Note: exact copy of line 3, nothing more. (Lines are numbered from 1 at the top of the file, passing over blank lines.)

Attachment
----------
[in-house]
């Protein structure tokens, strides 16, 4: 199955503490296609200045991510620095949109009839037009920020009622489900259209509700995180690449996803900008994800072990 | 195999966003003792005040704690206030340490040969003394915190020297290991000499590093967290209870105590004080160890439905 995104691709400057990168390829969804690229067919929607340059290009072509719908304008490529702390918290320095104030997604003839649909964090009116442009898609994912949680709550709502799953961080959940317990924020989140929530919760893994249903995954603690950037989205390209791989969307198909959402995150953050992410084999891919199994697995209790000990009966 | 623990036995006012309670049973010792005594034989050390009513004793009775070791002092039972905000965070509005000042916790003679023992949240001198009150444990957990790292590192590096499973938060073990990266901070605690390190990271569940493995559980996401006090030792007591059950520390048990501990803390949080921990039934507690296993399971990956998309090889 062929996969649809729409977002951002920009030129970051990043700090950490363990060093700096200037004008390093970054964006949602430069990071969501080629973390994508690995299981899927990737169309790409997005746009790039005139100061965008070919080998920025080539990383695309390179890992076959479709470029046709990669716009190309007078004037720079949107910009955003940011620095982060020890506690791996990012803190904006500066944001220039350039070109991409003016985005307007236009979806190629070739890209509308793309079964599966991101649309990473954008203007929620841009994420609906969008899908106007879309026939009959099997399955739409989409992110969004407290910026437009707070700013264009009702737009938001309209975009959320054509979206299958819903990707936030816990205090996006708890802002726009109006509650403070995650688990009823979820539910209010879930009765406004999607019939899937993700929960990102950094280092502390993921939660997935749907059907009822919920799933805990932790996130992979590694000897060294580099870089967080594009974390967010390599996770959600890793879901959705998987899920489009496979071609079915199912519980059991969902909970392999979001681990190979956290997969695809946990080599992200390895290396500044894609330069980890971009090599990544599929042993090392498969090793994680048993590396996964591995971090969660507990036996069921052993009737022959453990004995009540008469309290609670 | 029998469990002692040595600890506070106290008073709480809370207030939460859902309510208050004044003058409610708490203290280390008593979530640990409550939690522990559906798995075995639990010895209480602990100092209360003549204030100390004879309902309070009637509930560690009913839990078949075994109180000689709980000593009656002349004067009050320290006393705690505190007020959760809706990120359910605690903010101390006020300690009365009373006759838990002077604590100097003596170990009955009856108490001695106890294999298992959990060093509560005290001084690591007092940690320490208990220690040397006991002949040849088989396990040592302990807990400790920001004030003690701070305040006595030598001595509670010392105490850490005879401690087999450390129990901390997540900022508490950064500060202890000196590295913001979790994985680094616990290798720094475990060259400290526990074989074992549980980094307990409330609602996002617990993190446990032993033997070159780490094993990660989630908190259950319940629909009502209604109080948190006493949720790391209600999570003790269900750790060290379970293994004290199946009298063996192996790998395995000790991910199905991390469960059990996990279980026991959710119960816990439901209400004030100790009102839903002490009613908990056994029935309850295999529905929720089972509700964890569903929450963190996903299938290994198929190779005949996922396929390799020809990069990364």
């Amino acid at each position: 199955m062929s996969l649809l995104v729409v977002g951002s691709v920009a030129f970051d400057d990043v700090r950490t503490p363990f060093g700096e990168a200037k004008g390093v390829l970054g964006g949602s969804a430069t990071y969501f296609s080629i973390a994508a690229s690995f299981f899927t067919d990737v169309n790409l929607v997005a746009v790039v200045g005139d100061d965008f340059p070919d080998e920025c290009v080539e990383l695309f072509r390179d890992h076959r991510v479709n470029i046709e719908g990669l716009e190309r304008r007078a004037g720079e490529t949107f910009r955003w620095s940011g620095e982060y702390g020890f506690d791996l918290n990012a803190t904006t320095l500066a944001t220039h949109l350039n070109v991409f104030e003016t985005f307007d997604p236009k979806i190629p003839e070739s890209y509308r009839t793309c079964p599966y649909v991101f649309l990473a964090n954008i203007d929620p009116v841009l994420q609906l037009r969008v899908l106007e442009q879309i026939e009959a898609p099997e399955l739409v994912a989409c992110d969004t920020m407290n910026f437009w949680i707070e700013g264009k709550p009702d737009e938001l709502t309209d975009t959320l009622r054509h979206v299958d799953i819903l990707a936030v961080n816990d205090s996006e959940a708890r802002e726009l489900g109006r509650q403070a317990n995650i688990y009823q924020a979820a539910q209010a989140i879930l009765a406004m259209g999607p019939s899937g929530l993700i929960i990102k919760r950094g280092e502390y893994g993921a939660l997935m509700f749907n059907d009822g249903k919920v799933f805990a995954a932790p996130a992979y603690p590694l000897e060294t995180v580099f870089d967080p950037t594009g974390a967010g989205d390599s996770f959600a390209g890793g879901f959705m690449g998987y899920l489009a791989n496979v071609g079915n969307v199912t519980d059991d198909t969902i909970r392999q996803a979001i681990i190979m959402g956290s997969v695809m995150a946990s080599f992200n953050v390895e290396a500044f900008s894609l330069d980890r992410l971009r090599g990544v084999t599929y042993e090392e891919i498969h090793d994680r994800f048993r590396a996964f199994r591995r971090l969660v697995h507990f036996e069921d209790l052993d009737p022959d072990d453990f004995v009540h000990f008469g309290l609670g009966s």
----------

């Amino acid at each position: 199955m062929s996969l649809l995104v729409v977002g951002s691709v920009a030129f970051d400057d990043v700090r950490t503490p363990f060093g700096e990168a200037k004008g390093v390829l970054g964006g949602s969804a430069t990071y969501f296609s080629i973390a994508a690229s690995f299981f899927t067919d990737v169309n790409l929607v997005a746009v790039v200045g005139d100061d965008f340059p070919d080998e920025c290009v080539e990383l695309f072509r390179d890992h076959r991510v479709n470029i046709e719908g990669l716009e190309r304008r007078a004037g720079e490529t949107f910009r955003w620095s940011g620095e982060y702390g020890f506690d791996l918290n990012a803190t904006t320095l500066a944001t220039h949109l350039n070109v991409f104030e003016t985005f307007d997604p236009k979806i190629p003839e070739s890209y509308r009839t793309c079964p599966y649909v991101f649309l990473a964090n954008i203007d929620p009116v841009l994420q609906l037009r969008v899908l106007e442009q879309i026939e009959a898609p099997e399955l739409v994912a989409c992110d969004t920020m407290n910026f437009w949680i707070e700013g264009k709550p009702d737009e938001l709502t309209d975009t959320l009622r054509h979206v299958d799953i819903l990707a936030v961080n816990d205090s996006e959940a708890r802002e726009l489900g109006r509650q403070a317990n995650i688990y009823q924020a979820a539910q209010a989140i879930l009765a406004m259209g999607p019939s899937g929530l993700i929960i990102k919760r950094g280092e502390y893994g993921a939660l997935m509700f749907n059907d009822g249903k919920v799933f805990a995954a932790p996130a992979y603690p590694l000897e060294t995180v580099f870089d967080p950037t594009g974390a967010g989205d390599s996770f959600a390209g890793g879901f959705m690449g998987y899920l489009a791989n496979v071609g079915n969307v199912t519980d059991d198909t969902i909970r392999q996803a979001i681990i190979m959402g956290s997969v695809m995150a946990s080599f992200n953050v390895e290396a500044f900008s894609l330069d980890r992410l971009r090599g990544v084999t599929y042993e090392e891919i498969h090793d994680r994800f048993r590396a996964f199994r591995r971090l969660v697995h507990f036996e069921d209790l052993d009737p022959d072990d453990f004995v009540h000990f008469g309290l609670g009966s």